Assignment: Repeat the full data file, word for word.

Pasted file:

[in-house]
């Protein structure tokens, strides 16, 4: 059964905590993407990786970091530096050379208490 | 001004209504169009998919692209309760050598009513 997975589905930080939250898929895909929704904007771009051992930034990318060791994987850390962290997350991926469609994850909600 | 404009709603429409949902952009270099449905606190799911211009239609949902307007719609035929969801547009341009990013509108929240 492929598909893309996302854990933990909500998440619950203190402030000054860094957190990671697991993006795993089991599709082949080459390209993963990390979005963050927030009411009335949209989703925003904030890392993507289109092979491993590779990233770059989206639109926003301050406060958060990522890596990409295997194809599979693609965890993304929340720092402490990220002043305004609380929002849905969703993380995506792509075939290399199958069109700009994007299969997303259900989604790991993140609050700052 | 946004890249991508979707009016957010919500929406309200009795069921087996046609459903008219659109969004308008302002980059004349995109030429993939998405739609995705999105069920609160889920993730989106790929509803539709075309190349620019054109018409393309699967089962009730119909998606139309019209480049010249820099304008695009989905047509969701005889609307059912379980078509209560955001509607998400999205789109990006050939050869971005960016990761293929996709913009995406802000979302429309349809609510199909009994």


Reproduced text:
[in-house]
């Protein structure tokens, strides 16, 4: 059964905590993407990786970091530096050379208490 | 001004209504169009998919692209309760050598009513 997975589905930080939250898929895909929704904007771009051992930034990318060791994987850390962290997350991926469609994850909600 | 404009709603429409949902952009270099449905606190799911211009239609949902307007719609035929969801547009341009990013509108929240 492929598909893309996302854990933990909500998440619950203190402030000054860094957190990671697991993006795993089991599709082949080459390209993963990390979005963050927030009411009335949209989703925003904030890392993507289109092979491993590779990233770059989206639109926003301050406060958060990522890596990409295997194809599979693609965890993304929340720092402490990220002043305004609380929002849905969703993380995506792509075939290399199958069109700009994007299969997303259900989604790991993140609050700052 | 946004890249991508979707009016957010919500929406309200009795069921087996046609459903008219659109969004308008302002980059004349995109030429993939998405739609995705999105069920609160889920993730989106790929509803539709075309190349620019054109018409393309699967089962009730119909998606139309019209480049010249820099304008695009989905047509969701005889609307059912379980078509209560955001509607998400999205789109990006050939050869971005960016990761293929996709913009995406802000979302429309349809609510199909009994």